Adrienne Roeder
Assistant Professor of Plant Biology

Adrienne Roeder




Department of Plant Biology
Weill Hall, Room 239
Cornell University
Ithaca, NY 14853-2703


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I am fascinated by how beautiful and complex patterns form during development. The patterning process generally requires that one cell adopts a different identity from its neighbor. Patterns are generally formed while the cells are growing and dividing, yet the coordination of cell division and growth with the process of patterning is only beginning to be understood. In plants, regulation of cell division is crucial for proper development because plant cells cannot move or even slip relative to one another. I am interested in how growth and cell division themselves contribute to the both the development and patterning of specialized cell types in plants - a process which requires analysis of development in space and time.

Research Description

The Arabidopsis sepal is a useful model system for examining the role of growth and cell division in patterning of the organ because it is accessible for imaging and manipulation. The outer epidermis of the sepal contains a characteristic pattern of giant cells, which stretch a fifth the length of the sepal, interspersed between smaller cells. This pattern of different cell sizes is tightly intertwined with cell division and growth: it arises from variation in the times when cells stop dividing and enter a specialized endoreduplication cell cycle (Roeder et al., 2010). We investigated the molecular networks underlying giant cell and small cell patterning. We found that the cell cycle inhibitor LGO (pronounced "lego", because the lgo mutant loses giant cells and is made of small blocks) promotes giant cell formation by causing cells to exit division and enter endoreduplication early. The pattern is also regulated by intercellular signaling and transcriptional regulation via genes of the epidermal specification pathway, which control the identity of giant cells. Conversely, small cell identity appears to be linked to cell cycle regulation because altering the cell cycle is sufficient to change small cell identity. In my laboratory here at Cornell, we are using genomics combined with imaging to examine in more detail the coordination of regulation of the cell cycle with giant and small cell identity. First, we are characterizing these cells identities by asking how different are the gene expression patterns of giant and small cells. Second, we are using imaging and modeling to examine how the growth of cells within the sepal is coordinated to produce the pattern. Third, we continue to investigate the molecular networks controlling giant and small cell patterning with genetics and are currently focusing on a mutant that produces ectopic large cells. Finally, we are looking at how our findings in sepals apply to other cell types and organs in Arabidopsis and other plants. The close interrelationship between patterning, growth and division means that we must understand how manipulating one affects the other two in order to engineer better crop plants or biofuels.

Selected Publications

Roeder, A.H.K., Tarr, P.T., Tobin, C., Zhang, X., Chickarmane, V. Cunha, A. and Meyerowitz, E.M. (2011) Computational Morphodynamics: integrating development over space and time. Nature Reviews Molecular Cell Biology 12, 265-273.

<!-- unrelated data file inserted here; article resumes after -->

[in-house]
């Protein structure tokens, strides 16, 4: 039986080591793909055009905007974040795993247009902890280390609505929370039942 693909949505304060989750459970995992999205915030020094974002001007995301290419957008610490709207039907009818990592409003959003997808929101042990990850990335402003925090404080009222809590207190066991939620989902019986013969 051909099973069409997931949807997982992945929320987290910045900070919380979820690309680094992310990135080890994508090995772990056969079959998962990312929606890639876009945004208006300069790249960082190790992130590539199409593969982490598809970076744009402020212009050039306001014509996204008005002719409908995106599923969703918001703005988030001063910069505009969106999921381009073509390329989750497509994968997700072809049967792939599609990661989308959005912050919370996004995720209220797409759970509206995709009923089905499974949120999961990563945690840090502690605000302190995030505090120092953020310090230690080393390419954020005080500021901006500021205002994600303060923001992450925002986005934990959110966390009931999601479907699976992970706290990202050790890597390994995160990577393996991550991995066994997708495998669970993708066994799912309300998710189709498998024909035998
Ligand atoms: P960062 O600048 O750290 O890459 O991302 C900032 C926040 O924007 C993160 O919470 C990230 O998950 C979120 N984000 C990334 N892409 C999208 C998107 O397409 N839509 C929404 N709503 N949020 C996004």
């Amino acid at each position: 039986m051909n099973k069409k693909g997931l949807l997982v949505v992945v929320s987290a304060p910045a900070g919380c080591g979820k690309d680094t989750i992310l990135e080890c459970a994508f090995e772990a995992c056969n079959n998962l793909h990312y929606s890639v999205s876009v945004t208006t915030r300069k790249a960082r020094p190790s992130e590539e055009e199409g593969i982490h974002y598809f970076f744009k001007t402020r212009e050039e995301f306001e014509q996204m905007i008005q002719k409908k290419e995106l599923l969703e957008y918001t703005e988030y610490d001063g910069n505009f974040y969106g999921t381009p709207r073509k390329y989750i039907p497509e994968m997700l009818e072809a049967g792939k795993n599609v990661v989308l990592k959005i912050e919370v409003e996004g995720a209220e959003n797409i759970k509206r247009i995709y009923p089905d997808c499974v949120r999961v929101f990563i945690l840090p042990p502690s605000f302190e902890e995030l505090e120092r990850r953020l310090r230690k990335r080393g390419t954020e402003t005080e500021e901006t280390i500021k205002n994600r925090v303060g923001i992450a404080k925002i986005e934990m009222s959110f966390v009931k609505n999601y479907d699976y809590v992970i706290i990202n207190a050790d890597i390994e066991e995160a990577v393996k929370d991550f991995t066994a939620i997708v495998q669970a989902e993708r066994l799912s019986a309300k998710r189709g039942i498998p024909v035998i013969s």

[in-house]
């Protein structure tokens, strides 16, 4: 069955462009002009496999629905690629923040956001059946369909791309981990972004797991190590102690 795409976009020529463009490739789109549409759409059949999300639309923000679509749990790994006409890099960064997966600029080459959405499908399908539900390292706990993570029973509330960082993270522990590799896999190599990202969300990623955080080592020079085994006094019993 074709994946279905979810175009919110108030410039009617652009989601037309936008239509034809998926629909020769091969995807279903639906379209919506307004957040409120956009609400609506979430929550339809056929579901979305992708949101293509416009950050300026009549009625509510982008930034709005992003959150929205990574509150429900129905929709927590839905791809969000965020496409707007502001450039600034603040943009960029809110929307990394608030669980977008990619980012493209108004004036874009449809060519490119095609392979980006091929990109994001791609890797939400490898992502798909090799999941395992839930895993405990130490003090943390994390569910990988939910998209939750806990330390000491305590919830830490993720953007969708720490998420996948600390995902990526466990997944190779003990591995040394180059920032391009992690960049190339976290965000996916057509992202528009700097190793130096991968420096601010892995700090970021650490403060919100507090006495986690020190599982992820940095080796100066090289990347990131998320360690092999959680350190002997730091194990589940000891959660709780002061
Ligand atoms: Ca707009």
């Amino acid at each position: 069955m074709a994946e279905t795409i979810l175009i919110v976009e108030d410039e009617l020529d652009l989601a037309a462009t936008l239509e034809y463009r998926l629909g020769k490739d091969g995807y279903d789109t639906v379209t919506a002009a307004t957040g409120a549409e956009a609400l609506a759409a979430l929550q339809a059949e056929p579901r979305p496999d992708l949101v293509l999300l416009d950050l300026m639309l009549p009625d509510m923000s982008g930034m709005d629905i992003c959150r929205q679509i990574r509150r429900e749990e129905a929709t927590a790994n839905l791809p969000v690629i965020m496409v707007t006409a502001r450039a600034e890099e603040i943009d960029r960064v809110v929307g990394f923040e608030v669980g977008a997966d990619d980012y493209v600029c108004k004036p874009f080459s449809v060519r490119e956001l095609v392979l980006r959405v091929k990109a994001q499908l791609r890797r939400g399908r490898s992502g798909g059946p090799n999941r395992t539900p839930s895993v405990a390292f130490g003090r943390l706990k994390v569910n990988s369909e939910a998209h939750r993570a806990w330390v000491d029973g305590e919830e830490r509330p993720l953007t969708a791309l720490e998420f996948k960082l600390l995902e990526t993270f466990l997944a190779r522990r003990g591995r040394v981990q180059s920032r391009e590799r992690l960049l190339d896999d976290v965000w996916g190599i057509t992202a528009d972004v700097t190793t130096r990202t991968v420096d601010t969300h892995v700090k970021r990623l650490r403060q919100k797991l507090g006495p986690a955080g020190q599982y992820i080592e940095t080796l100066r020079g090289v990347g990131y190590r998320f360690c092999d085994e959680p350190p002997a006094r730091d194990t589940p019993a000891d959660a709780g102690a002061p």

Jun, J.*, Fiume, E.*, Roeder, A.H.K. , Meng, L., Sharma, V.K., Osmont, K.S., Baker, C., Ha, C.M., Meyerowitz, E.M., Feldman, L.J. and Fletcher, J.C. (2010) Comprehensive analysis of CLE polypeptide signaling gene expression and over-expression activity in Arabidopsis. Plant Physiology 154, 1721-1736.

Roeder, A.H.K.*, Chickarmane, V.*, Cunha, A., Obara, B., Manjunath, B.S., and Meyerowitz, E.M. (2010). Variability in the Control of Cell Division Underlies Sepal Epidermal Patterning in Arabidopsis thaliana. PLoS Biology 8, e1000367. doi:1000310.1001371/journal.pbio.1000367

Roeder, A.H.K. (2010) Sepals. In: Encyclopedia of Life Sciences (ELS). John Wiley & Sons, Ltd: Chichester. DOI: 10.1002/9780470015902.a0002064.pub2

Cunha, A., Roeder, A., and Meyerowitz, E. Segmenting the Sepal and Shoot Apical Meristem of Arabidopsis thaliana. 32nd Annual International Conference of the IEEE Engineering in Medicine and Biology Society (EMBC`10). Buenos Aires, Argentina, September 1-4 2010

Chickarmane, V., Roeder, A.H.K., Tarr, P.T., Cunha, A., Tobin, C., and Meyerowitz, E.M. (2010). Computational Morphodynamics: A Modeling Framework to Understand Plant Growth. Annual Review of Plant Biology 61, 65–87

Harrison, C.J., Roeder, A.H.K., Meyerowitz, E.M., and Langdale, J.A. (2009). Local Cues and Asymmetric Cell Divisions Underpin Body Plan Transitions in the Moss Physcomitrella patens. Current Biology 19, 461-471.

Roeder, A.H.K. and Yanofsky, M.F. (2005). Fruit Development in Arabidopsis. The Arabidopsis Book, eds. C.R. Somerville and E.M. Meyerowitz, American Society of Plant Biologists, Rockville, MD.

Yu, Q., Moore, P.H., Albert, H.H., Roeder, A.H.K. and Ming, R. (2005). Cloning and characterization of a FLORICULA/LEAFY ortholog, PFL, in polygamous papaya. Cell Research 15, 576-584.

Lukowitz, W., Roeder, A., Parameter, D., and Somerville, C. (2004). A MAPKK kinase gene regulates extra-embryonic cell-fate in Arabidopsis. Cell 116, 109-119.

Liljegren, S.J.*, Roeder, A.H.K.*, Kempin, S.A., Gremski, K., Østergaard, L., Guimil, S., Reyes, D. K., and Yanofsky, M.F. (2004). Control of fruit patterning in Arabidopsis by INDEHISCENT. Cell 116, 843-853.

Roeder, A.H.K, Ferrándiz, C., and Yanofsky, M.F. (2003). The role of the REPLUMLESS homeodomain protein in patterning the Arabidopsis fruit. Current Biology 13, 1630-1635.